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Reps. McNally, Grim Introduce Child Performer Protection Act

HB 521 protects minor performers employed in the entertainment industry from work that is detrimental to their life and health
May 9, 2024
Michele Grim News

COLUMBUS – State Reps. Lauren McNally (D-Youngstown) and Michele Grim (D-Toledo) Wednesday introduced House Bill (HB) 521, the Child Performer Protection Act. The legislation initiates steps to protect minors in Ohio working in the entertainment industry from employment that is detrimental to their life and health. 

“The recent exposé of Nickelodeon’s treatment of its child stars has underscored the importance of protecting minor performers from exploitation and harm, with many former child actors coming forward with accounts of sexual abuse, abusive work environments, and racial and gender discrimination. As one of 17 states that does not regulate child entertainment at all, Ohio needs to do more to protect young performers who work in our state,” said Rep. McNally. “The Child Performer Protection Act is how we do it.” 

“The laws currently in effect that are meant to protect children working in the entertainment industry have fallen quickly behind what is actually needed for some of our most vulnerable laborers. Amendments and updates are needed now to bring these protections into the 21st century,” said Rep. Grim. “The Child Performer Protection Act would put safeguards in place that would truly benefit child entertainers.” 

The Child Performer Protection Act will:

  • Allow a child under 14 to be issued a work permit from their school district if they are a minor performer and of compulsory school age working in a motion picture, theatrical, radio, or television production while providing instruction that complies with the law and is taught by a licensed individual.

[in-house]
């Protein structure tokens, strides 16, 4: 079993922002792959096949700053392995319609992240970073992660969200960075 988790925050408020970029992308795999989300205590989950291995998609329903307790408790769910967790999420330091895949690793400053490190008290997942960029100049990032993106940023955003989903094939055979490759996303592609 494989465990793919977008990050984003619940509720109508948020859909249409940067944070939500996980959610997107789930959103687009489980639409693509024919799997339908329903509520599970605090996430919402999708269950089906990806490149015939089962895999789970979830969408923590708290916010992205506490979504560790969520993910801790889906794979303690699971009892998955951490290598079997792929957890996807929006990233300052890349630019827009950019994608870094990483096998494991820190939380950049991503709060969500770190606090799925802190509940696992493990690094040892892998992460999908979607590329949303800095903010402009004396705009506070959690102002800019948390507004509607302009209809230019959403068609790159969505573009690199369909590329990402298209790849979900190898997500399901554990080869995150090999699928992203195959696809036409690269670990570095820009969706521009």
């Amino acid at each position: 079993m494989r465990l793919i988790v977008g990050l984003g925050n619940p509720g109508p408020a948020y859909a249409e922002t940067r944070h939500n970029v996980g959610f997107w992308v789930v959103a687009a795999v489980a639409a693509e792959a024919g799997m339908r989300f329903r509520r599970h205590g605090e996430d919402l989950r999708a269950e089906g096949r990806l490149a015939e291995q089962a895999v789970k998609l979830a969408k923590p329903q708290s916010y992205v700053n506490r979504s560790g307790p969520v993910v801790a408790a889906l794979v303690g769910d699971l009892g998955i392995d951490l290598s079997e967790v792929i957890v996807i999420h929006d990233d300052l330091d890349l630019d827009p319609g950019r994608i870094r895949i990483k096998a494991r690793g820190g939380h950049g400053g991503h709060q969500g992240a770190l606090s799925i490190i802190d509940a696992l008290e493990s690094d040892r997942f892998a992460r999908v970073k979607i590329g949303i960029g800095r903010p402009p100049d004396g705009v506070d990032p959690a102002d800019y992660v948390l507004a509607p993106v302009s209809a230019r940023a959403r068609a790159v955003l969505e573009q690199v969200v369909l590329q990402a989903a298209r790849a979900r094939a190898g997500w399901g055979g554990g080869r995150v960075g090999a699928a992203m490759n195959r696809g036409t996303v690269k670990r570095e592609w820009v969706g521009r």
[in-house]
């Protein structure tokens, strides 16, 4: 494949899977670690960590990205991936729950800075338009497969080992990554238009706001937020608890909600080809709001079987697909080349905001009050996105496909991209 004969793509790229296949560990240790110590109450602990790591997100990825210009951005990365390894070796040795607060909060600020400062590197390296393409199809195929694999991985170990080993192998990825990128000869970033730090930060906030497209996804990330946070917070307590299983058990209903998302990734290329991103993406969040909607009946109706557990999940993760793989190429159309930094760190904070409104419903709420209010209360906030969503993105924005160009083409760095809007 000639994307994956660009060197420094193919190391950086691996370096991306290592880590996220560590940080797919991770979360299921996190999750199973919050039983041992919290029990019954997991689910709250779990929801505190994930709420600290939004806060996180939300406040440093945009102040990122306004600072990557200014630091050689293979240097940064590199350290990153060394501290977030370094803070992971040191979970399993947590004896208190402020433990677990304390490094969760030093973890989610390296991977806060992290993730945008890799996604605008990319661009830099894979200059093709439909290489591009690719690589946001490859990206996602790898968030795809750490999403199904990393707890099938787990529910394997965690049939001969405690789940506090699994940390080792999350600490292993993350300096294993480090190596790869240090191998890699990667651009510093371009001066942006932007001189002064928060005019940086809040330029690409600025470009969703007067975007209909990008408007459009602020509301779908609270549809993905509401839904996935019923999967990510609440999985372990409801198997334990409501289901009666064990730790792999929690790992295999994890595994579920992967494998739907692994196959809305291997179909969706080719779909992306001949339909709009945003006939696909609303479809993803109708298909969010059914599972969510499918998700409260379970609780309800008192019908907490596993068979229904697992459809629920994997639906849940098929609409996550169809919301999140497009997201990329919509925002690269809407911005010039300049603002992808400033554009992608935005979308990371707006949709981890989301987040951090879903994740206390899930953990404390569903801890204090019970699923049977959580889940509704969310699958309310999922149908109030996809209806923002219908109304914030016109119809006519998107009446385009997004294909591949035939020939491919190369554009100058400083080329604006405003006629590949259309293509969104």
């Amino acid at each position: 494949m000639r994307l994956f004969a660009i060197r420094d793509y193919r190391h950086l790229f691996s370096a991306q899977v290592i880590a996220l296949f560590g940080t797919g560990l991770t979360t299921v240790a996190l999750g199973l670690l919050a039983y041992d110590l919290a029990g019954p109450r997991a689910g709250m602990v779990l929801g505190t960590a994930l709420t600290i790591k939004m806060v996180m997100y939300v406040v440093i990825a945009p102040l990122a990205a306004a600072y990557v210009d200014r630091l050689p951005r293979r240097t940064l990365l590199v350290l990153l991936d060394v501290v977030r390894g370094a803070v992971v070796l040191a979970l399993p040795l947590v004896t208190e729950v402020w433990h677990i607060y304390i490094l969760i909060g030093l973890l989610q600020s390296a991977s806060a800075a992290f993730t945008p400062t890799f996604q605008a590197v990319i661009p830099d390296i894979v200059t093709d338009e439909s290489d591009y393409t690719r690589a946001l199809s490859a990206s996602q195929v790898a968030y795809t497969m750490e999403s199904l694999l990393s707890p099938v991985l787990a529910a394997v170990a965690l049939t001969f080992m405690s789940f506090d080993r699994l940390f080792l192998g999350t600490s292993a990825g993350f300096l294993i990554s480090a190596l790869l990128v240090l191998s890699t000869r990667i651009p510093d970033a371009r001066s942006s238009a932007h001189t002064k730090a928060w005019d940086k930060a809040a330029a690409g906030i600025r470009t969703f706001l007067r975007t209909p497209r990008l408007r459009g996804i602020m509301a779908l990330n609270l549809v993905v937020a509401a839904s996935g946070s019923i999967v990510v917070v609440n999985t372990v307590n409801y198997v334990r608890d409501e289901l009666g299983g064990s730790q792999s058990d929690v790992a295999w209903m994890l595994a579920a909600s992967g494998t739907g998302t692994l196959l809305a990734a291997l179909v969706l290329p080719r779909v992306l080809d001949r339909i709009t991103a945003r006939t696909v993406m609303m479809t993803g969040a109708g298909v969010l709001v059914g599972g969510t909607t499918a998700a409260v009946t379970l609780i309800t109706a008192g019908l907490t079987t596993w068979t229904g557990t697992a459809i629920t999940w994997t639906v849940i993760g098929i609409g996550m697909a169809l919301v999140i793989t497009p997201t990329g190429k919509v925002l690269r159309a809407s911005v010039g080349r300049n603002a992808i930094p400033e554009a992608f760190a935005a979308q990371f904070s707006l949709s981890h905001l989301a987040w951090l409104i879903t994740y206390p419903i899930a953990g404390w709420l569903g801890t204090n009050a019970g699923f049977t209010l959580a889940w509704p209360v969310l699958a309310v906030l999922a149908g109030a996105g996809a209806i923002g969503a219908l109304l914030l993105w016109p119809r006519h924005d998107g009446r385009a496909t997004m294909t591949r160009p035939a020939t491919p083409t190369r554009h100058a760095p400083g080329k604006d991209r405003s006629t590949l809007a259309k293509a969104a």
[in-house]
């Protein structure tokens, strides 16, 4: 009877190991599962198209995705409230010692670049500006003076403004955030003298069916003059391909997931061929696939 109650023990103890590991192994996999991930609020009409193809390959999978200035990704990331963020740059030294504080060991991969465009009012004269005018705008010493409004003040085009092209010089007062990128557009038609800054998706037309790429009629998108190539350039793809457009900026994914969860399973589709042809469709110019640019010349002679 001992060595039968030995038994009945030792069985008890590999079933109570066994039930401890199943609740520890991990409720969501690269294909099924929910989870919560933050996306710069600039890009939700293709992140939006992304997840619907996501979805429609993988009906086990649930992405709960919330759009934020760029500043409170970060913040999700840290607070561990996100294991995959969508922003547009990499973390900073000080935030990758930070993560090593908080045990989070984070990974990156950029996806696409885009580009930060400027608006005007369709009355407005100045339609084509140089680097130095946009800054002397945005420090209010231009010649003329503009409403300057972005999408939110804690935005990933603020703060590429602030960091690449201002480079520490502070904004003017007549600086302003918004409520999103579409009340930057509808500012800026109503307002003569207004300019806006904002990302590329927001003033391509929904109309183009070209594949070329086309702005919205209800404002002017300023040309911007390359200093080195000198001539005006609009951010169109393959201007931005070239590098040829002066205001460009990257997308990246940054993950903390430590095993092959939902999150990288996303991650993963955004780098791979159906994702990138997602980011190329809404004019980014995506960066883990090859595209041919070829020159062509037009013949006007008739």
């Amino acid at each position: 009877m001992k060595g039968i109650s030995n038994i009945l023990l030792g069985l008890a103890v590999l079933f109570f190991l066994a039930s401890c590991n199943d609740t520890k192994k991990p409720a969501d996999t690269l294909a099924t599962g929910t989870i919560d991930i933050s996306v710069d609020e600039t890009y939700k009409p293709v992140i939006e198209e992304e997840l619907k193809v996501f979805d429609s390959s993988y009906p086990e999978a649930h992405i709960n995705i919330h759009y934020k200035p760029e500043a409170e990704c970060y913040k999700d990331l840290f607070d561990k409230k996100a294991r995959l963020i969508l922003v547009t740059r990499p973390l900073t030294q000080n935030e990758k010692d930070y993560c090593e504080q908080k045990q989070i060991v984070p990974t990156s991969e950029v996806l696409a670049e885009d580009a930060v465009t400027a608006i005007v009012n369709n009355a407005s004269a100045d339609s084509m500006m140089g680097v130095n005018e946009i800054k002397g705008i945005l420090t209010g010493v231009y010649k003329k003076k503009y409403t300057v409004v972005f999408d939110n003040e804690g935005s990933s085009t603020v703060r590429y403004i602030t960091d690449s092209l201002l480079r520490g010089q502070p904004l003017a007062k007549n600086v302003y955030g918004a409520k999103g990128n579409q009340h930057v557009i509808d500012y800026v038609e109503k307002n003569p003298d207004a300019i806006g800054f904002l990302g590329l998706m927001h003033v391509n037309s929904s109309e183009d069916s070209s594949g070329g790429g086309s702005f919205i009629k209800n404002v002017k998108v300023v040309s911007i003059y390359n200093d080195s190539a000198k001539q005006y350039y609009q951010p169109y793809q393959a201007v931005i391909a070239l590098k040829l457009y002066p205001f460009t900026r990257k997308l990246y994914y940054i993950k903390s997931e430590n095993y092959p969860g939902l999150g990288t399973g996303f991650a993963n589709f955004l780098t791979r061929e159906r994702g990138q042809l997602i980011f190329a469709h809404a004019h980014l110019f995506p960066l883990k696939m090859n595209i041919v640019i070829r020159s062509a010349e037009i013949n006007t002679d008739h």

• Prohibit employment as a minor performer if the employment is detrimental to the minor’s life, health, safety, welfare, or morals or interferes with the minor’s schooling.
  • Require accompaniment of a parent or guardian at all rehearsals appearances, performances, and sessions occurring in connection with the employment.
  • Place restrictions on the number of hours minors may work per week using a tiered system based on age.
  • Require an examination by an independent physician to verify that the minor is physically capable of the nature and duration of the employment.
  • Prohibit exposure to potentially hazardous conditions unless a trainer or accredited technician is always present during potential exposure.
  • Require a parent or guardian to establish a trust account for the minor’s benefit, in which 15% of their earnings during employment will be deposited. 

The bill now awaits assignment to a committee and first hearing for further consideration.